The oleaginous yeast Yarrowia lipolytica has great potential for the production of a large range of biochemicals and intermediates. As an oleaginous yeast, its metabolism is well-primed for the biosynthesis of triacylglycerides (TAGs) when grown in nutrient-limited conditions. This requires high flux through acetyl-CoA, making it a good production host for molecules that likewise require acetyl-CoA. There are numerous examples of metabolic engineering efforts to make economically useful amounts of products, including TAGs, omega-3 rich TAGs, fatty acid derivatives, carotenoids, and organic acids (Yuzbashev et al., 2010; Xue et al., 2013; Blazeck et al., 2014; Qiao et al., 2015; Ryu et al., 2015; Wang et al., 2016; Xu et al., 2016; Gao et al., 2017; Kildegaard et al., 2017; Sabra et al., 2017; Schwartz et al., 2017a; Xie et al., 2017; Sagnak et al., 2018). Several recent reviews have thoroughly covered metabolic engineering efforts, as well as advances in the genetic engineering toolkit that enables such work (Blazeck and Alper, 2013; Hussain et al., 2016; Adrio, 2017; Yan et al., 2017). In most cases, refined glucose is used as the substrate for Y. lipolytica growth and product formation. There are many alternative substrates that can and should be considered due to their relative low costs, additional sustainability benefits, and in some cases, better conversion to products. The use of polysaccharides, less-common monosaccharides, and other select substrates, as well as the associated engineering efforts, have been covered in a recent review (Ledesma-Amaro and Nicaud, 2016a). In this review, we expand on the set of alternative substrates that have been used for Y. lipolytica growth and bioproduction. We further provide examples where metabolic engineering and synthetic biology were applied to enhance alternative substrate utilization.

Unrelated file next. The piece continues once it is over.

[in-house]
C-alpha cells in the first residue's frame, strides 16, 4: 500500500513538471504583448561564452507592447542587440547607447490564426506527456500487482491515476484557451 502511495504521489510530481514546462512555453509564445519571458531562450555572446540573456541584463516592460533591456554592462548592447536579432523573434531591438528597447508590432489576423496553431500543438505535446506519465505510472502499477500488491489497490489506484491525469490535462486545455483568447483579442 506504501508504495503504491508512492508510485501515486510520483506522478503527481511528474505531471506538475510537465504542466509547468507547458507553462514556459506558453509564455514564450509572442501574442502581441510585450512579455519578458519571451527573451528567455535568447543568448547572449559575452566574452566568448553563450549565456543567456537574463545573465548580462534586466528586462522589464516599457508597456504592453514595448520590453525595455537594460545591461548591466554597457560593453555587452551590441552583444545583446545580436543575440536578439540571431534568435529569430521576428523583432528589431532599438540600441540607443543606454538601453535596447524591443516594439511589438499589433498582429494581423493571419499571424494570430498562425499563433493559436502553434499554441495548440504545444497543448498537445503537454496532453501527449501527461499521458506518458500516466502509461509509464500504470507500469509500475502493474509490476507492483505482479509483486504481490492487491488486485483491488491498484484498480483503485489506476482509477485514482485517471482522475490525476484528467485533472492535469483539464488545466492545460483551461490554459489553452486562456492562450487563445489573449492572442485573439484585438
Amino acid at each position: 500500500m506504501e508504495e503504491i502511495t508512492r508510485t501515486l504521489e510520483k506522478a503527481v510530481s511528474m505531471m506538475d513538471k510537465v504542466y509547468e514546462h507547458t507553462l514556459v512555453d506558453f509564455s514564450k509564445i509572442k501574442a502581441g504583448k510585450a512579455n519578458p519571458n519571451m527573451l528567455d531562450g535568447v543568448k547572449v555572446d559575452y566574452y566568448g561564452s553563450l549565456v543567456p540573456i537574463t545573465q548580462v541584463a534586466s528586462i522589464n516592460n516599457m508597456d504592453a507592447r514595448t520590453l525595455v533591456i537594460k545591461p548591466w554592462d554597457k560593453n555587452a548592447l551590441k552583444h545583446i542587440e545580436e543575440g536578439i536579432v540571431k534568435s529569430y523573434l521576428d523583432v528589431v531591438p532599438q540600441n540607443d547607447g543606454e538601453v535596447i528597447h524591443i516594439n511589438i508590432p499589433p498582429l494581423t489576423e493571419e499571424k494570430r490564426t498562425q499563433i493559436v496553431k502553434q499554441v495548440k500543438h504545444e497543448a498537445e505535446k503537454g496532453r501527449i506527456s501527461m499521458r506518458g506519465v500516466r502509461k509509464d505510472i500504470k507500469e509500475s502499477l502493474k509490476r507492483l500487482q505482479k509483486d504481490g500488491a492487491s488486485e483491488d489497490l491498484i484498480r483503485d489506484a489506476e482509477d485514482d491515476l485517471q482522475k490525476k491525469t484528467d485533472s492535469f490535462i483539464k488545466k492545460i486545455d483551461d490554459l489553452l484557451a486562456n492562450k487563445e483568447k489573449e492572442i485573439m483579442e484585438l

Mannose is a C-2 epimer of glucose and belongs to the family of aldo-hexoses. In nature, it exists in either its predominant, sweet tasting α-form or in its less common, bitter tasting, β-anomeric form. D-Mannose is commonly used as a nutritional supplement and, in some instances, as an anti-fungal therapy because of its relative toxicity. Mannose has been shown to be readily fermented by Saccharomyces cerevisiae (Gottschalk, 1946; Du Preez et al., 1986), although it has been the subject of relatively fewer studies in comparison to other aldo-hexose sugars. While metabolism of mannose is known to occur in Y. lipolytica (Coelho et al., 2010), the complete metabolic pathway has not yet been fully elucidated.